What distinguishes the corporate media business — yes, it’s a business controlled by publicly traded entertainment conglomerates — is that it isn’t held accountable to its customers. If surveys showed the public had a growing distrust of Amazon’s ability to deliver packages when the company promised, rest assured Jeff Bezos would heed the findings and take aggressive measures to remedy the situation. Amazon’s success is predicated on the company’s perceived trustworthiness and reliability.

The evidence is irrefutable the public’s trust of media is minimal and has been waning for years. A Gallup poll last September revealed that a majority of Americans have little or no trust in the media, and that even Democrats are becoming increasingly distrustful, despite the corporate media’s liberal bias. Without the public’s trust, the corporate media can’t justify the privileges and protections its reporters enjoy or be entrusted to serve as the public’s watchdog over government and other powerful interests.

Unfortunately, the journalist overlords of corporate media just don’t get it. Hard as it is to believe, the U.S. media fell to new lows these past two weeks, with USA Today, the New York Post, Fox News, the Washington Post, the New York Times, NBC News, and the University of North Carolina’s journalism school leading the charge. Given UNC’s involvement, indications are that corporate media is fast approaching the point of no return.

Let’s take a look at what happened:

USA Today

Gannett’s flagship newspaper got caught allowing Georgia Democrat Stacey Abrams to extensively revise her published March 31 op-ed and remove her implied support for a boycott of the state because of its voting law. Abrams had good reason to want any record of her previously supporting a boycott removed: Major League Baseball heeded her call and relocated its all-star game, which is estimated will cost Atlanta $100 million of lost business. No politician wants to be associated with that sort of economic carnage.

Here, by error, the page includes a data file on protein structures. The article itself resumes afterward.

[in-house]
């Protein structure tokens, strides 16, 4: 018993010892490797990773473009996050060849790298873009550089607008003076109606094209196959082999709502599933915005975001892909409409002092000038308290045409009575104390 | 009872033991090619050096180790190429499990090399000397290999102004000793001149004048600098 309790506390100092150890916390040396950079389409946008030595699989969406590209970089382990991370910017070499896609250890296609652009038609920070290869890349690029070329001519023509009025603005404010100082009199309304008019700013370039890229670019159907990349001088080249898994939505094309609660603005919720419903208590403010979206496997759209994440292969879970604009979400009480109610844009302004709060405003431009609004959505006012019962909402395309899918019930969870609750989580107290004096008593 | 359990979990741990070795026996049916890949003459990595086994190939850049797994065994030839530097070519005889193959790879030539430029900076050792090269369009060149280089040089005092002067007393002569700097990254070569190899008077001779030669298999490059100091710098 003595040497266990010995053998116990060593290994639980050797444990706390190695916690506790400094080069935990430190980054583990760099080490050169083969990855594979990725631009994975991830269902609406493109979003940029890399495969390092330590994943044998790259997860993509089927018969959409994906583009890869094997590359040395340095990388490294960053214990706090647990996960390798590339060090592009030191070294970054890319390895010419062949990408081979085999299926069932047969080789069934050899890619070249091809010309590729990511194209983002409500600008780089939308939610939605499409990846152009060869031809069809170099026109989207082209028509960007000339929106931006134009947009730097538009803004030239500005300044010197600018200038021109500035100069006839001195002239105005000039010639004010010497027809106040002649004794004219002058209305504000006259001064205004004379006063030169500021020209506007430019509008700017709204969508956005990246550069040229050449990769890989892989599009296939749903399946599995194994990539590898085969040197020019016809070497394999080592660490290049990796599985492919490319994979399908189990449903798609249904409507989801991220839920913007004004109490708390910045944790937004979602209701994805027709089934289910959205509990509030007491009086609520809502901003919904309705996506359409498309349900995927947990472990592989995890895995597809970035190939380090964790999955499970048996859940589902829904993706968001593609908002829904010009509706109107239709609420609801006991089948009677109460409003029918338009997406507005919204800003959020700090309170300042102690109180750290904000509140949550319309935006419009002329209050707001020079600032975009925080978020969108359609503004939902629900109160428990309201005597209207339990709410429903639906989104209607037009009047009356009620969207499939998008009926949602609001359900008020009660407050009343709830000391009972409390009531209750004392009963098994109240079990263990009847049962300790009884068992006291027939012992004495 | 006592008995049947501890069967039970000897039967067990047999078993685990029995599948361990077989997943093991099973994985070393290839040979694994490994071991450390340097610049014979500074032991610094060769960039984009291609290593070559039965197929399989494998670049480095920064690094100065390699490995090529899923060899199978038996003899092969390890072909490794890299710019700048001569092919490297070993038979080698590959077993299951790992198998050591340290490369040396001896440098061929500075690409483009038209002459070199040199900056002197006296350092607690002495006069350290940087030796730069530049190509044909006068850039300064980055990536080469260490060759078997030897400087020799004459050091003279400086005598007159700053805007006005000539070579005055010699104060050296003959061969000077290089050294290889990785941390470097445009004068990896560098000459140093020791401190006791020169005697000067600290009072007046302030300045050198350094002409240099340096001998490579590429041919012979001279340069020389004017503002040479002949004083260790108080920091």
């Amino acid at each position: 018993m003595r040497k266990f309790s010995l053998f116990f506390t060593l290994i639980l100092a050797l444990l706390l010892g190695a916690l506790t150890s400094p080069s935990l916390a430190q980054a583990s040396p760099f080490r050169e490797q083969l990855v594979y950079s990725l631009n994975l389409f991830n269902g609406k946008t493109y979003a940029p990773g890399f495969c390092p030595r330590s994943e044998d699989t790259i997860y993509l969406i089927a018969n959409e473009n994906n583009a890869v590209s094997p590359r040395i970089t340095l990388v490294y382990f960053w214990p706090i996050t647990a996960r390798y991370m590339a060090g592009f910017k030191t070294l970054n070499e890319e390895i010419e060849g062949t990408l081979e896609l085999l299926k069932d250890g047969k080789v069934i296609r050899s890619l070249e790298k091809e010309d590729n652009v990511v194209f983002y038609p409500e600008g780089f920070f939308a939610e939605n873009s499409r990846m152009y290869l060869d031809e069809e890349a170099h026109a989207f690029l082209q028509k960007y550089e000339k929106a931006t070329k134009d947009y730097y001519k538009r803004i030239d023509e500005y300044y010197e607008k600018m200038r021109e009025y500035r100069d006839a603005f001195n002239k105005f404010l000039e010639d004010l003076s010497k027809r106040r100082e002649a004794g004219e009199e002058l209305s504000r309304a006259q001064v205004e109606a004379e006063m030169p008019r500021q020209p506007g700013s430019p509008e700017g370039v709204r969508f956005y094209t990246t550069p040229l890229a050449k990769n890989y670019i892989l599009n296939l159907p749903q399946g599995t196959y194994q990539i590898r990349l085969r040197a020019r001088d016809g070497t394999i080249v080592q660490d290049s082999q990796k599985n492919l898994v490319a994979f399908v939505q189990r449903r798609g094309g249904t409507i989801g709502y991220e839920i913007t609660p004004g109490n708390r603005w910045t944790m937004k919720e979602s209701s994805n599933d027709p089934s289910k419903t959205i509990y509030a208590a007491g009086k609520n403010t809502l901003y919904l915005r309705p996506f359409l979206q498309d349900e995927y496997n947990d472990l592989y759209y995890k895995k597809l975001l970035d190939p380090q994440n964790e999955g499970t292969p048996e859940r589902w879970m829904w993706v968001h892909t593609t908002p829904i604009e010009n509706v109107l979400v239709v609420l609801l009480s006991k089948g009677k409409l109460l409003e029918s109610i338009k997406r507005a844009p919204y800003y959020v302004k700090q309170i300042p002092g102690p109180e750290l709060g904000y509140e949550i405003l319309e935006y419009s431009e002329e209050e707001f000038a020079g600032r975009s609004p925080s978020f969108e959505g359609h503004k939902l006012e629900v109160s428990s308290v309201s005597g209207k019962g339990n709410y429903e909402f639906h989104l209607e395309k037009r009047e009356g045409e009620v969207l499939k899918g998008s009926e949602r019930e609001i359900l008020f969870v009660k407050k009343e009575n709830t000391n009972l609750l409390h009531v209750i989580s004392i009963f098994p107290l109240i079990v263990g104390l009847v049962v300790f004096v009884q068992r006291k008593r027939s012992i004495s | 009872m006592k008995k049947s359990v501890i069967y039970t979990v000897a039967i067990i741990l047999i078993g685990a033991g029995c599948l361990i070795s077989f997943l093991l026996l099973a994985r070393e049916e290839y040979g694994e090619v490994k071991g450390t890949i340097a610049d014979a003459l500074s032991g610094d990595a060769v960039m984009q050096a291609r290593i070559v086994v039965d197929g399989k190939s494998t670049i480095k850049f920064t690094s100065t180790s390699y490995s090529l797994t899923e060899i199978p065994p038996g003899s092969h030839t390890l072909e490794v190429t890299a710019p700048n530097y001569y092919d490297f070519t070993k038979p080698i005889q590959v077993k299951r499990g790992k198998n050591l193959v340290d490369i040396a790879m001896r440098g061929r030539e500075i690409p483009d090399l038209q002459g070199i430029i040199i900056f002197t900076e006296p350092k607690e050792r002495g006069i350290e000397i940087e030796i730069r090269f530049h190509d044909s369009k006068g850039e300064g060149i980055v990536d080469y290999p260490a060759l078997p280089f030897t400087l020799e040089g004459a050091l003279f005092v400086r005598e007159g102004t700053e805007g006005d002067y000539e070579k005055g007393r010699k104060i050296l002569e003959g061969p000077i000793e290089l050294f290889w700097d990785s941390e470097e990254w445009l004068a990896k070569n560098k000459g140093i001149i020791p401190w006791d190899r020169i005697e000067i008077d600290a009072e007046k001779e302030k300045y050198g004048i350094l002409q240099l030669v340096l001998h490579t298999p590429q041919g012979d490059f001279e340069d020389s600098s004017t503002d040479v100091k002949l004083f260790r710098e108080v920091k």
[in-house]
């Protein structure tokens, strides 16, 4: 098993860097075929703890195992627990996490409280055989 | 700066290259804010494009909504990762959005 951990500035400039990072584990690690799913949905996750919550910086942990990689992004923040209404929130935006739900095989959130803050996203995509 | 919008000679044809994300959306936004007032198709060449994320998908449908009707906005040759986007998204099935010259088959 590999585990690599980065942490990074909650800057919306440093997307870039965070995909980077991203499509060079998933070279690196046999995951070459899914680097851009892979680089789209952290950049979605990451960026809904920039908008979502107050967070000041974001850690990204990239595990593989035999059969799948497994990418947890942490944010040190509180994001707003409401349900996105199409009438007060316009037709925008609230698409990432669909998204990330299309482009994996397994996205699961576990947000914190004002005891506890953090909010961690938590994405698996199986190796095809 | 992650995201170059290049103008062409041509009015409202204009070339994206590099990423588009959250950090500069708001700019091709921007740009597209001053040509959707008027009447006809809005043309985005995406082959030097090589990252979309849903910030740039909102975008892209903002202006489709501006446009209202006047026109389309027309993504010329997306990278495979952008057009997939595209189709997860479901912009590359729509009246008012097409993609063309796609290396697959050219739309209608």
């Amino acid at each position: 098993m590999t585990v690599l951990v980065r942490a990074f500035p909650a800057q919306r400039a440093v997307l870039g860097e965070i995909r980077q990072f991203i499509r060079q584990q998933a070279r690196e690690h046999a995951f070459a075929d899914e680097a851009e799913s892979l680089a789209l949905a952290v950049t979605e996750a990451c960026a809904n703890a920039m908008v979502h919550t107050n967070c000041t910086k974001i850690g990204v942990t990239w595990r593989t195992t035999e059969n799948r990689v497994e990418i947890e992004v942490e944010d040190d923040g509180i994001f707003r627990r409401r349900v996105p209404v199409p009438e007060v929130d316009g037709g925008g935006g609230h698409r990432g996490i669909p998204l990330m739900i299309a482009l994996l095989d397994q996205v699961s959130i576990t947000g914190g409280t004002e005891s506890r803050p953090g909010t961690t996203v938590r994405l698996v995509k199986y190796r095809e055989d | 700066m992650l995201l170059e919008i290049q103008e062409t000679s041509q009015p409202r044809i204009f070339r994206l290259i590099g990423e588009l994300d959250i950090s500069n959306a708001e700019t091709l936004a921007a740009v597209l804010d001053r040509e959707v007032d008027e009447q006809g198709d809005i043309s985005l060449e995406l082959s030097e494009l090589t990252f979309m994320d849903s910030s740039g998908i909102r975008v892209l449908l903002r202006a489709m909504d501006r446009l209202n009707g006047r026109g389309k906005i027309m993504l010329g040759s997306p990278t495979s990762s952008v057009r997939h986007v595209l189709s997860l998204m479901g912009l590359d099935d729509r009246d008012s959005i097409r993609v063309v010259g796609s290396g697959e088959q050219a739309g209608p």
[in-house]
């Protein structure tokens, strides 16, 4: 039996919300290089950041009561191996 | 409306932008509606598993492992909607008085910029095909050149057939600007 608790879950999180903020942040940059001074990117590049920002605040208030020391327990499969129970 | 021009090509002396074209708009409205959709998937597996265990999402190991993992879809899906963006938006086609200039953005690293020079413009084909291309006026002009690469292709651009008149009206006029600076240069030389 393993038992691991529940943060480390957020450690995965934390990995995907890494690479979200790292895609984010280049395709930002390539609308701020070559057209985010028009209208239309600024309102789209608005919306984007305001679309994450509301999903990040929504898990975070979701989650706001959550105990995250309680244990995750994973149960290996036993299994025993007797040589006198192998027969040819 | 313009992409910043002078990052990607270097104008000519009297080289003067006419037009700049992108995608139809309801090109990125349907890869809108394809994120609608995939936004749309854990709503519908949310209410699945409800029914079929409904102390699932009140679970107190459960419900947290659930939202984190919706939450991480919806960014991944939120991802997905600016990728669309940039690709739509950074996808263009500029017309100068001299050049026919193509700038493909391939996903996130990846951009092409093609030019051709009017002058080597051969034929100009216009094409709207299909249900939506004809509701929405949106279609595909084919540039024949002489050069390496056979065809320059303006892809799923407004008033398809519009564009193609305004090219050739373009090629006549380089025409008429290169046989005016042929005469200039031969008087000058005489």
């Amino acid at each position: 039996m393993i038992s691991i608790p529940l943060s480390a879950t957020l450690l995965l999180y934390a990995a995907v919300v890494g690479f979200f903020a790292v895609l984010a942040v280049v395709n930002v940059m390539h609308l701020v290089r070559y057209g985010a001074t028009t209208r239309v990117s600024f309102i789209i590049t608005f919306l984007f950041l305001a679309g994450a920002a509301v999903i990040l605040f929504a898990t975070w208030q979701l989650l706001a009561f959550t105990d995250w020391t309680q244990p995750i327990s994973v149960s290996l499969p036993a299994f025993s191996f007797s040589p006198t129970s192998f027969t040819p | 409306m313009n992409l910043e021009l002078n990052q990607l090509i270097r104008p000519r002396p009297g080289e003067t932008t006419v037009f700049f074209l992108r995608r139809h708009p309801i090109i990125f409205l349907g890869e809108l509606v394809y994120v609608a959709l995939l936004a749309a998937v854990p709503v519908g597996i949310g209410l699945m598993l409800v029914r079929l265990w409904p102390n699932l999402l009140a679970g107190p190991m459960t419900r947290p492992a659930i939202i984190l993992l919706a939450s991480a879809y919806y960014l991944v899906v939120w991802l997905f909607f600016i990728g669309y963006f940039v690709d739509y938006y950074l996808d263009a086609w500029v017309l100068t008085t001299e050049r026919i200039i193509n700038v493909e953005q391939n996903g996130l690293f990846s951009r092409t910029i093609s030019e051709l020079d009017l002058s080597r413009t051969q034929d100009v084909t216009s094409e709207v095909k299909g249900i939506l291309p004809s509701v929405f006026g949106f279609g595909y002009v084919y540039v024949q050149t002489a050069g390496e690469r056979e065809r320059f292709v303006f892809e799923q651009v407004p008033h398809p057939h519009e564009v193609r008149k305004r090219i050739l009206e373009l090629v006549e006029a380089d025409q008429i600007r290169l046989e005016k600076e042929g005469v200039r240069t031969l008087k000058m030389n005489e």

USA Today only came clean about its stealth editing after a Republican strategist noted on Twitter that Politifact cited the edited version as proof that Abrams never supported a boycott. That forced USA Today to attach an editor’s note alerting readers to the publication’s dishonesty, but two weeks had already passed since Abrams made her stealth edits.

This was a shamelessly disingenuous statement. USA Today shouldn’t be relying on a corporate PR person to spin its editorial practices. Moreover, the spokesperson didn’t address why Abrams was allowed to revise her op-ed after it was published in the first place. As is typical with the corporate media, the spokesperson didn’t admit any wrongdoing.

USA Today is a member of Facebook’s “Third-Party Fact-Checking Program,” and certified by the supposedly “non-partisan” International Fact-Checking Network. Facebook has deemed USA Today an independent arbiter of truth; the social media site uses the publication’s “truth” determinations to justify its censorship of contrarian opinions that challenge politically correct orthodoxy.
The role of the press is to speak truth to power, not abet power’s revision of truth. USA Today has demonstrated its unfitness as fact-checker and as a worthy watchdog against government wrongdoing. It’s what one should expect from a publication whose entire DNA is Gannett, a company long known for its low-quality local journalism and for destroying the Detroit News and the Detroit Free Press.

Credit goes to Ryan Mills of the National Review for being among the first to call out USA Today being in cahoots with a politician.

New York Post

One of my favorite “Odd Couple” episodes was the one where Felix Unger represented himself in court and cautioned a witness about the dangers of making assumptions. When you assume, he warned, you make an ASS out of U and ME.

It would behoove the New York Post to watch the episode.

The Post on April 24 ran a cover story that migrant children from Central America arriving at a federally run shelter were receiving “welcome kits” that included a children’s book Vice President Harris published in 2019.  The Post saw a photograph of Harris’ book on a cot of the Long Beach shelter and assumed it was included in all the welcome kits. Obviously, the Post reasoned, Harris was profiting from the migrant crisis.

Turns out the book was donated during a Long Beach book-and-toy-drive organized for migrant children.

The Washington Post dutifully put the New York Post to shame, and the tabloid promptly took down two false stories with the “Harris welcome kit” claims, then restored them with corrections. The journalist responsible for writing the Post original cover story resigned, saying she was “ordered” to write the false story. A Post insider told me the journalist worked at the publication for about 20 years and was quite well liked and respected by her colleagues. Another all-too-common example of reporters taking the fall for decisions of higher ups.